In this clip, photographer Sarah Pickering identifies England's entry into the war in Iraq as the inspiration for her Explosion series. Pickering photographed the tactical use of controlled explosions used by the British military to add realistic stress to training exercises. The images suggest the violence of combat while altering traditions of landscape photography reaffirming the "power of the photograph to extract something and represent it as well."
The full version of this talk is available on vimeo and on our multimedia section, divided in five different clips, along with two excerpts.
This conversation between photographer Sarah Pickering and independent writer, lecturer, and curator Susan Bright, took place March 31, 2010, on the occasion of the publication of Pickering's first monograph: Explosions, Fires and Public Order. This monograph brings together four of Sarah Pickering's photographic series which collectively present a visually arresting glimpse into the secret world of civil defense.
Sarah Pickering (born in Durham City, England, 1972) finished her MA in photography at the Royal College of Art in London in 2005. She is the recipient of several awards, including the Photographers' Gallery Graduate Award and a Jerwood Award. Pickering has exhibited internationally and in the UK where her work was part of How We Are: Photographing Britain, at Tate Britain co-curated by Susan Bright.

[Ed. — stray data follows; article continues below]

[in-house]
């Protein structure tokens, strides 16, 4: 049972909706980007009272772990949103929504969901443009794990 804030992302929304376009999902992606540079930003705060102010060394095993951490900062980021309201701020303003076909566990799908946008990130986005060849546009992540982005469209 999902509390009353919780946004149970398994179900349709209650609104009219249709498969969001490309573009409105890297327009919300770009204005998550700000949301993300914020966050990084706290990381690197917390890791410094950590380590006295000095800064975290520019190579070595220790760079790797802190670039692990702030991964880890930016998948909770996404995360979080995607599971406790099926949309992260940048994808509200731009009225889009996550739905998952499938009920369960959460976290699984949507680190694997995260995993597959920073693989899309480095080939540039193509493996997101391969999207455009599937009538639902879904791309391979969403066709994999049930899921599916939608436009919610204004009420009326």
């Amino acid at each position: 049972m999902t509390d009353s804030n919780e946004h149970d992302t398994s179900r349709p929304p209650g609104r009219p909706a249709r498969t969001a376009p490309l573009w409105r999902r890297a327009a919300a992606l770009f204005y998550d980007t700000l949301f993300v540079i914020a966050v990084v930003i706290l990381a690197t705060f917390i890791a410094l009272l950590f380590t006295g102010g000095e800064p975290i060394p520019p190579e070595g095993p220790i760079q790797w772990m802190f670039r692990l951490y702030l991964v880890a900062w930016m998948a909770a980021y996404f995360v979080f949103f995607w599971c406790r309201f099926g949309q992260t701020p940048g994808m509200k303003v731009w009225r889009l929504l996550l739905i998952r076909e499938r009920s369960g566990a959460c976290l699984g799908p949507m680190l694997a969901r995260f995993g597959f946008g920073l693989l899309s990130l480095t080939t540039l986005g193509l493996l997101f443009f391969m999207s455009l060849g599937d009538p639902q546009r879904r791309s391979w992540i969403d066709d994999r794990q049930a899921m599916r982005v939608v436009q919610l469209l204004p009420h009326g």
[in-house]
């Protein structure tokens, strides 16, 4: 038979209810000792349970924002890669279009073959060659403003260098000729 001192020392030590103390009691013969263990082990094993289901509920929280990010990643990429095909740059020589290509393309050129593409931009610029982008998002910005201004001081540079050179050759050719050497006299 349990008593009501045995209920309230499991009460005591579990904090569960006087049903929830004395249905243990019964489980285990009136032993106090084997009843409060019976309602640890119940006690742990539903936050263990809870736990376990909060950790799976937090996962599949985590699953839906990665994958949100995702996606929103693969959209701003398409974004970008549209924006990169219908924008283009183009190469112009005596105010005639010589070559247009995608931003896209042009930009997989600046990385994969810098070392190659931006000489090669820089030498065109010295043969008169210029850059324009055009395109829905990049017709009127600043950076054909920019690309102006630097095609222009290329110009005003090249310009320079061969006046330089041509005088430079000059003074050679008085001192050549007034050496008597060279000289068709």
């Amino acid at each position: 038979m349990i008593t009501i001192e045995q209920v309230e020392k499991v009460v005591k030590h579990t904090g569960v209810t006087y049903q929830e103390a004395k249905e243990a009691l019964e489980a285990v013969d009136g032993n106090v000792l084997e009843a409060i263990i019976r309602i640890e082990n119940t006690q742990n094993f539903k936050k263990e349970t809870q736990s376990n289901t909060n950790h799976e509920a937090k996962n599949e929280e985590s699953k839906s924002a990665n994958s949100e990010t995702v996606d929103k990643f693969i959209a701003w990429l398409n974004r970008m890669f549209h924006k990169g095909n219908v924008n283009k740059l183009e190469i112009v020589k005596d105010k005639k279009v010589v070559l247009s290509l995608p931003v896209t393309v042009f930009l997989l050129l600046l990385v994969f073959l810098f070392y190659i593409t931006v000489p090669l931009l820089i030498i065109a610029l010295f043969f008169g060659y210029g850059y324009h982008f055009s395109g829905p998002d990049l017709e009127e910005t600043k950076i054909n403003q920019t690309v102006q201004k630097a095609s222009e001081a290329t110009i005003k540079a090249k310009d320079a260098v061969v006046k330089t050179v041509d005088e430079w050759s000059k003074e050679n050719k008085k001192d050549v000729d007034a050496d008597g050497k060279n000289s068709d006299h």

Susan Bright is well known internationally for her contributions to the photographic world as commentator, exhibition curator, and author. Previous posts include Assistant Curator of Photographs at the National Portrait Gallery, London; Curator at the Association of Photographers, London; and Acting Director for the MA photography course (Historic and Contemporary) at Sotheby's Institute, London. As an author, Bright is best known for Art Photography Now, published by Thames & Hudson and Aperture.